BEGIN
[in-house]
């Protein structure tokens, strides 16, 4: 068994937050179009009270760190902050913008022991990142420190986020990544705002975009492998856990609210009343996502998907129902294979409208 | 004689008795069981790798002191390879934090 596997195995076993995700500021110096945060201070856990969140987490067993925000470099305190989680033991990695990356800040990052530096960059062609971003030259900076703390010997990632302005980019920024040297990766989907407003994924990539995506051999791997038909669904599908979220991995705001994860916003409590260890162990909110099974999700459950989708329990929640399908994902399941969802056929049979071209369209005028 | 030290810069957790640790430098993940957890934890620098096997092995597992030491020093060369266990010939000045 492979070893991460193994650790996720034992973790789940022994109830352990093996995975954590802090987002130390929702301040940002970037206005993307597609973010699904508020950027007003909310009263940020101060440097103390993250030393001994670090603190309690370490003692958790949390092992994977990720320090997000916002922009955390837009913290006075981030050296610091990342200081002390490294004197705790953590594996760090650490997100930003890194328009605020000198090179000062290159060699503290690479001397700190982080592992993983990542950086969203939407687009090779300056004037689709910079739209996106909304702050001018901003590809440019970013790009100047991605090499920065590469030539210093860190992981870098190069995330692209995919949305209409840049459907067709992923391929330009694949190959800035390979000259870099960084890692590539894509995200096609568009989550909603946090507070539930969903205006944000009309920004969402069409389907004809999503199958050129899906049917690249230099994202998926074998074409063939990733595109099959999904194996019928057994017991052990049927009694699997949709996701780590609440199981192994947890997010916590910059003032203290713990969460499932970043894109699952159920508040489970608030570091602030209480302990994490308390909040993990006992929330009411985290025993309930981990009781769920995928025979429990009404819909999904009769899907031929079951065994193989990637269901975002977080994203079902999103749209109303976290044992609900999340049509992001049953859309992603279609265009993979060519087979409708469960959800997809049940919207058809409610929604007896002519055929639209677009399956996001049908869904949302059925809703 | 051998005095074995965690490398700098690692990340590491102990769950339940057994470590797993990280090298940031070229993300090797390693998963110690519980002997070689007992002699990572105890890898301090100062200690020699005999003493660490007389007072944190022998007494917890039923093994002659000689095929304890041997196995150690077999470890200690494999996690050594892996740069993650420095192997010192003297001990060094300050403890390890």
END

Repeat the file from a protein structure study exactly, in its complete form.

[in-house]
């Protein structure tokens, strides 16, 4: 068994937050179009009270760190902050913008022991990142420190986020990544705002975009492998856990609210009343996502998907129902294979409208 | 004689008795069981790798002191390879934090 596997195995076993995700500021110096945060201070856990969140987490067993925000470099305190989680033991990695990356800040990052530096960059062609971003030259900076703390010997990632302005980019920024040297990766989907407003994924990539995506051999791997038909669904599908979220991995705001994860916003409590260890162990909110099974999700459950989708329990929640399908994902399941969802056929049979071209369209005028 | 030290810069957790640790430098993940957890934890620098096997092995597992030491020093060369266990010939000045 492979070893991460193994650790996720034992973790789940022994109830352990093996995975954590802090987002130390929702301040940002970037206005993307597609973010699904508020950027007003909310009263940020101060440097103390993250030393001994670090603190309690370490003692958790949390092992994977990720320090997000916002922009955390837009913290006075981030050296610091990342200081002390490294004197705790953590594996760090650490997100930003890194328009605020000198090179000062290159060699503290690479001397700190982080592992993983990542950086969203939407687009090779300056004037689709910079739209996106909304702050001018901003590809440019970013790009100047991605090499920065590469030539210093860190992981870098190069995330692209995919949305209409840049459907067709992923391929330009694949190959800035390979000259870099960084890692590539894509995200096609568009989550909603946090507070539930969903205006944000009309920004969402069409389907004809999503199958050129899906049917690249230099994202998926074998074409063939990733595109099959999904194996019928057994017991052990049927009694699997949709996701780590609440199981192994947890997010916590910059003032203290713990969460499932970043894109699952159920508040489970608030570091602030209480302990994490308390909040993990006992929330009411985290025993309930981990009781769920995928025979429990009404819909999904009769899907031929079951065994193989990637269901975002977080994203079902999103749209109303976290044992609900999340049509992001049953859309992603279609265009993979060519087979409708469960959800997809049940919207058809409610929604007896002519055929639209677009399956996001049908869904949302059925809703 | 051998005095074995965690490398700098690692990340590491102990769950339940057994470590797993990280090298940031070229993300090797390693998963110690519980002997070689007992002699990572105890890898301090100062200690020699005999003493660490007389007072944190022998007494917890039923093994002659000689095929304890041997196995150690077999470890200690494999996690050594892996740069993650420095192997010192003297001990060094300050403890390890």